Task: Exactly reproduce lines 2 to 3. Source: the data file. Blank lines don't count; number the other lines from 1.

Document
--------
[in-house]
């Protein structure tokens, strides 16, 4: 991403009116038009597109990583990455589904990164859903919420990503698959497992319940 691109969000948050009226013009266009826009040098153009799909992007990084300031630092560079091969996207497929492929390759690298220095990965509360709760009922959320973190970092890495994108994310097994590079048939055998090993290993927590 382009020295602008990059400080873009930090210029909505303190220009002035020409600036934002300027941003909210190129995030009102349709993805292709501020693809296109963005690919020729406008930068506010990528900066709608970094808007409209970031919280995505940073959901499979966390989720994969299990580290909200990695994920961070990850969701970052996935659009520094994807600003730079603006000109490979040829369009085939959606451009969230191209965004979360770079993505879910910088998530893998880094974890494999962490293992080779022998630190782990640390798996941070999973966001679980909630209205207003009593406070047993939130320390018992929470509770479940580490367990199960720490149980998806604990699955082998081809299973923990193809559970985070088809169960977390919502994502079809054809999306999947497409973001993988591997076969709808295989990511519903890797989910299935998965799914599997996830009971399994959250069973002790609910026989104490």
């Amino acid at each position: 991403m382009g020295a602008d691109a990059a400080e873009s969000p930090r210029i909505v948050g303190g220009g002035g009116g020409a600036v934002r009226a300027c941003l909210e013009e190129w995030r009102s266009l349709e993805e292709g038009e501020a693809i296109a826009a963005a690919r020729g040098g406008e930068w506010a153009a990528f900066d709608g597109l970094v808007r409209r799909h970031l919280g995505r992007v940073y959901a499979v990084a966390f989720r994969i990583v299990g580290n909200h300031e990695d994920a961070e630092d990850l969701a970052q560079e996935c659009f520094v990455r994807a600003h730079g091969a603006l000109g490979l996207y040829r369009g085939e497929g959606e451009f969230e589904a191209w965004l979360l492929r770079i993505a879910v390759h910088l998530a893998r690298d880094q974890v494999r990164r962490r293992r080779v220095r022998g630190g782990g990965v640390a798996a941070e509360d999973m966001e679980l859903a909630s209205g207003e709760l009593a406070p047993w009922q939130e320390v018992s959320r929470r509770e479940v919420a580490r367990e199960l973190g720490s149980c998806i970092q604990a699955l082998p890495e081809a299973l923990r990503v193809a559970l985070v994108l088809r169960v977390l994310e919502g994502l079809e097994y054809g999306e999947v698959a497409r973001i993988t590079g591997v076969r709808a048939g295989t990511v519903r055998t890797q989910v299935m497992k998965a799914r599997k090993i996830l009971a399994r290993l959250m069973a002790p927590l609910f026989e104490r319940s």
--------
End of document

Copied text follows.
């Protein structure tokens, strides 16, 4: 991403009116038009597109990583990455589904990164859903919420990503698959497992319940 691109969000948050009226013009266009826009040098153009799909992007990084300031630092560079091969996207497929492929390759690298220095990965509360709760009922959320973190970092890495994108994310097994590079048939055998090993290993927590 382009020295602008990059400080873009930090210029909505303190220009002035020409600036934002300027941003909210190129995030009102349709993805292709501020693809296109963005690919020729406008930068506010990528900066709608970094808007409209970031919280995505940073959901499979966390989720994969299990580290909200990695994920961070990850969701970052996935659009520094994807600003730079603006000109490979040829369009085939959606451009969230191209965004979360770079993505879910910088998530893998880094974890494999962490293992080779022998630190782990640390798996941070999973966001679980909630209205207003009593406070047993939130320390018992929470509770479940580490367990199960720490149980998806604990699955082998081809299973923990193809559970985070088809169960977390919502994502079809054809999306999947497409973001993988591997076969709808295989990511519903890797989910299935998965799914599997996830009971399994959250069973002790609910026989104490």
């Amino acid at each position: 991403m382009g020295a602008d691109a990059a400080e873009s969000p930090r210029i909505v948050g303190g220009g002035g009116g020409a600036v934002r009226a300027c941003l909210e013009e190129w995030r009102s266009l349709e993805e292709g038009e501020a693809i296109a826009a963005a690919r020729g040098g406008e930068w506010a153009a990528f900066d709608g597109l970094v808007r409209r799909h970031l919280g995505r992007v940073y959901a499979v990084a966390f989720r994969i990583v299990g580290n909200h300031e990695d994920a961070e630092d990850l969701a970052q560079e996935c659009f520094v990455r994807a600003h730079g091969a603006l000109g490979l996207y040829r369009g085939e497929g959606e451009f969230e589904a191209w965004l979360l492929r770079i993505a879910v390759h910088l998530a893998r690298d880094q974890v494999r990164r962490r293992r080779v220095r022998g630190g782990g990965v640390a798996a941070e509360d999973m966001e679980l859903a909630s209205g207003e709760l009593a406070p047993w009922q939130e320390v018992s959320r929470r509770e479940v919420a580490r367990e199960l973190g720490s149980c998806i970092q604990a699955l082998p890495e081809a299973l923990r990503v193809a559970l985070v994108l088809r169960v977390l994310e919502g994502l079809e097994y054809g999306e999947v698959a497409r973001i993988t590079g591997v076969r709808a048939g295989t990511v519903r055998t890797q989910v299935m497992k998965a799914r599997k090993i996830l009971a399994r290993l959250m069973a002790p927590l609910f026989e104490r319940s």